Story

Sierra Leone: Replanting the Mountain

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Faculty at Hope Academy train 9- to 13-year-olds on what it means to protect the environment. Image by Kadia Goba. Sierra Leone, 2018.

Faculty at Hope Academy train 9- to 13-year-olds on what it means to protect the environment. Image by Kadia Goba. Sierra Leone, 2018.

Since 2013, Sierra Leone experienced a dramatic spike in tree loss. Rapid development, overharvesting of timber, and a crash-and-burn agriculture are among the major causes of tree loss in the West African country. Alhassan Sesay and Daniel Conteh, along with dozens of students, planted 50 trees during summer 2017 to help combat the issue and bring awareness to the nation’s youth. In January 2018, the site was hijacked as a depot for the cross-country timber export—the largest contributor to Sierra Leone’s deforestation problems.

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Smothering wood in a process that will create approximately 26,400 pounds of charcoal. Image by Kadia Goba. Sierra Leone, 2018.

Smothering wood in a process that will create approximately 26,400 pounds of charcoal. Image by Kadia Goba. Sierra Leone, 2018.

Although less impactful, the production of coal also contributes to the country’s deforestation issue. The process involves cutting down about 40 trees and then harvesting the wood in a 8-foot, 4-foot tall mound of dirt. Coal makers smolder the wood over a few days creating 240 110-pound bags of charcoal. The production earns about $840 for the entire project which is divvied between landowners and producers.

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A vendor's wares: almost 300 pounds of charcoal. Image by Kadia Goba. Sierra Leone, 2018.

A vendor's wares: almost 300 pounds of charcoal. Image by Kadia Goba. Sierra Leone, 2018.

For some Sierra Leoneans, the economic benefit of of cutting trees to burn for charcoal outweighs the environmental drawback. Here a vendor sells just shy of 300 pounds of charcoal to community residents or passersby. The charcoal is used for outdoor and indoor cooking, the latter of which is an unregulated practice preferred for its low cost and reliability.

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A landslide left many Sierra Leoneans dead or homeless in the mountainous area of Regent in August 2017. Image by Kadia Goba. Sierra Leone, 2018.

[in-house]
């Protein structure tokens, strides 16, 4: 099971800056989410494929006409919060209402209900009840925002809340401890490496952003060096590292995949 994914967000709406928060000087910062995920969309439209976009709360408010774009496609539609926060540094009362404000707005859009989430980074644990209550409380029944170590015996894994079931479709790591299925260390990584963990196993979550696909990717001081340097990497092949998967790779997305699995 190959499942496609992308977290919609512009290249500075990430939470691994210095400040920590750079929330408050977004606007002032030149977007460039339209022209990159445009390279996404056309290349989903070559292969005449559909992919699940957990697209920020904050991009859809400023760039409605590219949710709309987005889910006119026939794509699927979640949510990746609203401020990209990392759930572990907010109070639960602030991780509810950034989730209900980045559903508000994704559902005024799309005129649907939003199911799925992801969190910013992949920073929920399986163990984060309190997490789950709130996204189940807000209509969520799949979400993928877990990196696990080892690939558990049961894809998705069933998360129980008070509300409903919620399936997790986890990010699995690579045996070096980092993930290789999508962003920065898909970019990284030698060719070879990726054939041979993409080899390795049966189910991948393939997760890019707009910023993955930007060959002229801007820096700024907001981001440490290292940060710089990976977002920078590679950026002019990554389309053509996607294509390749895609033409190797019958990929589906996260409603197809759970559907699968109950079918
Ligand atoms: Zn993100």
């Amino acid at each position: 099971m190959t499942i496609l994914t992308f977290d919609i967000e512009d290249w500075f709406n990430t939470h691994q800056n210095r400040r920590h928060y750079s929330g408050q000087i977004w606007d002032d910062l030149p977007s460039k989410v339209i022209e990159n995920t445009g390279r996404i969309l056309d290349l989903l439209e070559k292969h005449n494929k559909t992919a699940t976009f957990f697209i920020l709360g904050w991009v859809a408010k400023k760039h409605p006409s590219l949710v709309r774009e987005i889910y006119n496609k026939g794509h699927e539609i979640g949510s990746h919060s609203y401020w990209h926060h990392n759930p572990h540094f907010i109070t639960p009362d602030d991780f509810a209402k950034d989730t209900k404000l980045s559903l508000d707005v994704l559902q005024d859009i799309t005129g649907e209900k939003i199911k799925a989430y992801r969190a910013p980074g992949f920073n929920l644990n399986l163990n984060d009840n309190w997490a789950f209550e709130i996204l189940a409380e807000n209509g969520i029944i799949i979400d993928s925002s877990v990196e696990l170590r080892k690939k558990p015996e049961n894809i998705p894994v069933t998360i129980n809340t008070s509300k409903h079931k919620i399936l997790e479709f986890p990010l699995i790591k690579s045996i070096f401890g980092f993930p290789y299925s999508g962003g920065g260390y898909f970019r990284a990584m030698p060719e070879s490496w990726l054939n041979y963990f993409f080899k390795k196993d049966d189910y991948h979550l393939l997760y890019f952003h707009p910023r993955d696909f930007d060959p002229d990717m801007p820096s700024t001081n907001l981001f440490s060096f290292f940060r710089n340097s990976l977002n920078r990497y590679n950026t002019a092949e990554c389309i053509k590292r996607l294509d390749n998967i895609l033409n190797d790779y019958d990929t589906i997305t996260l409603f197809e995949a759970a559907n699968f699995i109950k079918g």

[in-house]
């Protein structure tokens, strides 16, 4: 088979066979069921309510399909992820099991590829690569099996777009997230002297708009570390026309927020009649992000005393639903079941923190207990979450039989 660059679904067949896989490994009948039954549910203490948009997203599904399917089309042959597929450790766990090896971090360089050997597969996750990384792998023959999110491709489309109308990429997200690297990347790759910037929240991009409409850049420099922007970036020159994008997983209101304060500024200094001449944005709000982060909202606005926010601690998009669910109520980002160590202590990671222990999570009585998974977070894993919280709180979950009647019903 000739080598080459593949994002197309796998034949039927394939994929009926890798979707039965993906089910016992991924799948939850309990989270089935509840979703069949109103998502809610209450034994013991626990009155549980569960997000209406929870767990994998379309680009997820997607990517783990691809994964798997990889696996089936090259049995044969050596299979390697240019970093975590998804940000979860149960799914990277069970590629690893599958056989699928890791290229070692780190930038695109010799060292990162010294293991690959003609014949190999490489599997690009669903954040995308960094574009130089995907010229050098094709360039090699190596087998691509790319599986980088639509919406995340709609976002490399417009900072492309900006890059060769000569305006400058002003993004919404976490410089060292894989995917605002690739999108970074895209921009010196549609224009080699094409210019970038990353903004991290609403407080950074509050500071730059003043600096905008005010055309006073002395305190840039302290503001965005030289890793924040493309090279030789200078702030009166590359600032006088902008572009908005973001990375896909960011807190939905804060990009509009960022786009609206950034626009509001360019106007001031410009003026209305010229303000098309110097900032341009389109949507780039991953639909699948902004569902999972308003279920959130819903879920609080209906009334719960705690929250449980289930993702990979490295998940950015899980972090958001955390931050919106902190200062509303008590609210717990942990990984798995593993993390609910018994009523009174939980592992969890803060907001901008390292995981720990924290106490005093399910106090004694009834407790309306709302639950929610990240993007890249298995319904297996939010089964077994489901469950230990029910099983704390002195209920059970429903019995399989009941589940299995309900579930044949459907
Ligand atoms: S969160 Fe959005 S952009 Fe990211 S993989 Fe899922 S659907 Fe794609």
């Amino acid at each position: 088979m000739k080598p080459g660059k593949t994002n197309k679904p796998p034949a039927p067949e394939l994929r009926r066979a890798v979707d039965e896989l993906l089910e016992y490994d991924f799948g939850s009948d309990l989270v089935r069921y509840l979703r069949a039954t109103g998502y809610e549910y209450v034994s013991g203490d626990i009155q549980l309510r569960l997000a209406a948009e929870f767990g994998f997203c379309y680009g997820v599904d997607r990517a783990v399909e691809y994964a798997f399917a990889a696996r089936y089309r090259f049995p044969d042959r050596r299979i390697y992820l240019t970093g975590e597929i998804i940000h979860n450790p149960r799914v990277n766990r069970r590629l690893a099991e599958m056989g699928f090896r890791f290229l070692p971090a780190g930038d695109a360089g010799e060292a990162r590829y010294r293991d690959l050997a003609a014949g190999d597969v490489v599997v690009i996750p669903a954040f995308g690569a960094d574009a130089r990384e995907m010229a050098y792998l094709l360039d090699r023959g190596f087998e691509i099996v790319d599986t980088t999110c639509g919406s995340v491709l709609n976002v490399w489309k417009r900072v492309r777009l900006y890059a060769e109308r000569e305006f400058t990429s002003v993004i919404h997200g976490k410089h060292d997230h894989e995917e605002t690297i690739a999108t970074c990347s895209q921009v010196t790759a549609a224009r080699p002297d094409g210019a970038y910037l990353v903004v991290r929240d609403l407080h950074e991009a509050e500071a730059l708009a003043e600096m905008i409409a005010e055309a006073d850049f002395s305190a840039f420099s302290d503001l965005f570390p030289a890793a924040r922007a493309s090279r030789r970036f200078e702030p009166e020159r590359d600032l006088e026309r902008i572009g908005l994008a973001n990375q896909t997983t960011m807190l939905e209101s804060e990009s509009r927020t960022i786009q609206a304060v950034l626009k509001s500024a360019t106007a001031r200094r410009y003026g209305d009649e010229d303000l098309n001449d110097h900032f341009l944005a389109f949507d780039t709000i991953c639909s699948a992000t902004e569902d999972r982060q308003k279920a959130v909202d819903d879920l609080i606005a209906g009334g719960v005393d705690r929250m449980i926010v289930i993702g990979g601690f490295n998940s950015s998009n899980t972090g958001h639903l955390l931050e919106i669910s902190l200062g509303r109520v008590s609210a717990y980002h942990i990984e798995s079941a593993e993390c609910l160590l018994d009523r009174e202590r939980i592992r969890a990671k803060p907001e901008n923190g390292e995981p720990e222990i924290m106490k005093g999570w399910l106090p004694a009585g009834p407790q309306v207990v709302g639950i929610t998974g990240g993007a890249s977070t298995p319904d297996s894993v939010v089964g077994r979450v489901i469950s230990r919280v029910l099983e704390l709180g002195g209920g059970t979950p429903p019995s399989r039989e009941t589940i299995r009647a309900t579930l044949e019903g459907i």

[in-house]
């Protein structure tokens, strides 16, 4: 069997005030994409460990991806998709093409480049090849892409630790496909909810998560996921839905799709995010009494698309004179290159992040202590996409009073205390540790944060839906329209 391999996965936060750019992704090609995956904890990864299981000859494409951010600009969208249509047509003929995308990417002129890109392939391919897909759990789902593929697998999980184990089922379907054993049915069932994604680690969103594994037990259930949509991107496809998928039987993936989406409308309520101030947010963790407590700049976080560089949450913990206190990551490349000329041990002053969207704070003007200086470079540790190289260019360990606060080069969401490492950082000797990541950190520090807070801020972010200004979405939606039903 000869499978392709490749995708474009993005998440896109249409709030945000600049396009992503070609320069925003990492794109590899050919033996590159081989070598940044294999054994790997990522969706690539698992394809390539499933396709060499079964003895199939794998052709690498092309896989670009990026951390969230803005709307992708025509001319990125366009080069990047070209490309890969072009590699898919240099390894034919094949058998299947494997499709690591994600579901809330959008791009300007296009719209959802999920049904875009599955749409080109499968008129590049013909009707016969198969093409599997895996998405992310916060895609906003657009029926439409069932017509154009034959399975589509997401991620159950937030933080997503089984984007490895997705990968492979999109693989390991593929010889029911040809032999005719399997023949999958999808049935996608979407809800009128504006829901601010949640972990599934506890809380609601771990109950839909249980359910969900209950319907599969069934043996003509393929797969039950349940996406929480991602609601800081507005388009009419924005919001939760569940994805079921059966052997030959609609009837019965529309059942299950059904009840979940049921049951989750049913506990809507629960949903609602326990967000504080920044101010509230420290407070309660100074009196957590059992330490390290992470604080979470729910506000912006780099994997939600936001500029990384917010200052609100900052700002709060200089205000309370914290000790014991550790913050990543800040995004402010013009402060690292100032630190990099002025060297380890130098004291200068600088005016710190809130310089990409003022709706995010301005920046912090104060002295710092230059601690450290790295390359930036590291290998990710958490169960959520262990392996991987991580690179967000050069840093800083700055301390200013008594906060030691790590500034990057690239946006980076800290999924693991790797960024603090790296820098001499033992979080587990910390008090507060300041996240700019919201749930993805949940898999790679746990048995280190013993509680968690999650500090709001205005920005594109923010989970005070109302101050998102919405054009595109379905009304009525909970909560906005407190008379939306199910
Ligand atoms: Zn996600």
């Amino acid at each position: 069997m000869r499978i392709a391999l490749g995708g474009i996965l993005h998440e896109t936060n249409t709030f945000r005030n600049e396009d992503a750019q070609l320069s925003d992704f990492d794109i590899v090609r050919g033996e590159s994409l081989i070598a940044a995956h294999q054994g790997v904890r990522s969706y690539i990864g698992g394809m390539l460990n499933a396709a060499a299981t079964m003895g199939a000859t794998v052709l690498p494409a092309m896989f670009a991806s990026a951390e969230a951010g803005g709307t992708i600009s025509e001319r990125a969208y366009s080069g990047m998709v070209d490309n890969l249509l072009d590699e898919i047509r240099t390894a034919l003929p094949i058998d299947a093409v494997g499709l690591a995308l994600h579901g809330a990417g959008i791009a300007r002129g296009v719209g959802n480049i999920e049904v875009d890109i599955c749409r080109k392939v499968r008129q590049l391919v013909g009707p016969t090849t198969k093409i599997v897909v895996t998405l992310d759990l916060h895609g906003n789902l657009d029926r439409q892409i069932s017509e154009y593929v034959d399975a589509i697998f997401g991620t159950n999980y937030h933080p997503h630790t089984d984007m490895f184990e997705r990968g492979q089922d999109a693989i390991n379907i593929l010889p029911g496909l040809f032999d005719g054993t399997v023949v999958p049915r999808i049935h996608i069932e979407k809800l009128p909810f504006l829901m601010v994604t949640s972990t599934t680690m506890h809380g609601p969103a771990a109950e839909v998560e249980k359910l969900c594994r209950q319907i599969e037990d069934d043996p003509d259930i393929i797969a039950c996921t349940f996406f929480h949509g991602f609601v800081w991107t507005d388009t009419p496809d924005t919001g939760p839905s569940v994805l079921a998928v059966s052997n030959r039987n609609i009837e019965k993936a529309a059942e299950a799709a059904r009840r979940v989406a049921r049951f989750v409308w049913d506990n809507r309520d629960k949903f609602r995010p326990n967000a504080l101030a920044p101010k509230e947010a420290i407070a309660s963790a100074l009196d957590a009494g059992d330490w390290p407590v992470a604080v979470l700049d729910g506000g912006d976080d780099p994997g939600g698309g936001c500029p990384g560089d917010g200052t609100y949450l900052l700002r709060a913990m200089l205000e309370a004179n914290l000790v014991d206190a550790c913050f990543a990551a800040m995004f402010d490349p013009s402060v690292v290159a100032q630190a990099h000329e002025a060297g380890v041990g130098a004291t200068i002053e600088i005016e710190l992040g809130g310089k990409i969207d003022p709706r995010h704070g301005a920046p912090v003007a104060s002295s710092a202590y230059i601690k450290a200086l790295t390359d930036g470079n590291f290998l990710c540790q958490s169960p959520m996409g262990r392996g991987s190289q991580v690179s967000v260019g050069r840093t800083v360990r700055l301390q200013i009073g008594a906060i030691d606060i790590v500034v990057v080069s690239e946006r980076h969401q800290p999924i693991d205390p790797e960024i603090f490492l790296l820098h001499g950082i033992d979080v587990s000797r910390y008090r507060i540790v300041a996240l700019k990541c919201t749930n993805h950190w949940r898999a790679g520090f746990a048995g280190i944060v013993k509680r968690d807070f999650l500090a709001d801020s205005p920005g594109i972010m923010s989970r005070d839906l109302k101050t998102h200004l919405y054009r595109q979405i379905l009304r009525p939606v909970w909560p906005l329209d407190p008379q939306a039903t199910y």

A landslide left many Sierra Leoneans dead or homeless in the mountainous area of Regent in August 2017. Image by Kadia Goba. Sierra Leone, 2018.

In August 2017, depleting the land of its trees and natural characteristics saw a tragic turn. More than 1,000 Sierra Leoneans died during an early morning landslide, leaving more than 6,000 locals homeless in the mountainous area of Regent. Scientists and engineers attribute the landslide to deforestation.

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A United Nations initiative that hired local women to help excavate and replant trees along the now-barren mountainside. Image by Kadia Goba. Sierra Leone, 2018.

A United Nations initiative that hired local women to help excavate and replant trees along the now-barren mountainside. Image by Kadia Goba. Sierra Leone, 2018.

The landslide encouraged international intervention, including a United Nations initiative that hired local women to help excavate and replant trees along the now-baron mountainside. All of the women were directly impacted by the landslide, some of whom lost immediate family members. Musu Jabbie’s story gave a face to some of the victims of the landslide.

Private businesses joined in the effort to reforest the barren mountainside.  Tacugama Chimpanzee Sanctuary is tucked away in mountainous Sierra Leone. The resort which attracts tourists in Sierra Leone has its own bouts with small landslides. But the profitable business fares better than the local community based organizations when it comes to reviving tree loss. The sanctuary replants trees that die off or collapse along the protected forest. During a ceremony to commemorate the first tree planting along the landslide in Regent, the sanctuary donated 1,500 trees.

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Faculty at Hope Academy train 9- to 13-year-olds on what it means to protect the environment. Image by Kadia Goba. Sierra Leone, 2018.

Faculty at Hope Academy train 9- to 13-year-olds on what it means to protect the environment. Image by Kadia Goba. Sierra Leone, 2018.

Ultimately, local organizations turned to sensitizing the youth. The Sierra Leonean education system incorporated an environmental curriculum decades ago. But implementing the process so that it translates meaningfully to students can be a bit tasking. Schools need capital for planting projects, access to outdoor planting grounds, and a curriculum that articulates the casualties of unfriendly environmental practices. Faculty at Hope Academy train 9- to 13-year-olds on what it means to protect the environment.

At a minimum, the government reintroduced its cleaning schedule the summer of 2018. Once a month, the government imposes a day-long curfew on its citizens who are responsible for cleaning their immediate areas. But one of the largest environmental culprits—land clearing for export or development—remains loosely regulated, even when it comes to protected trees.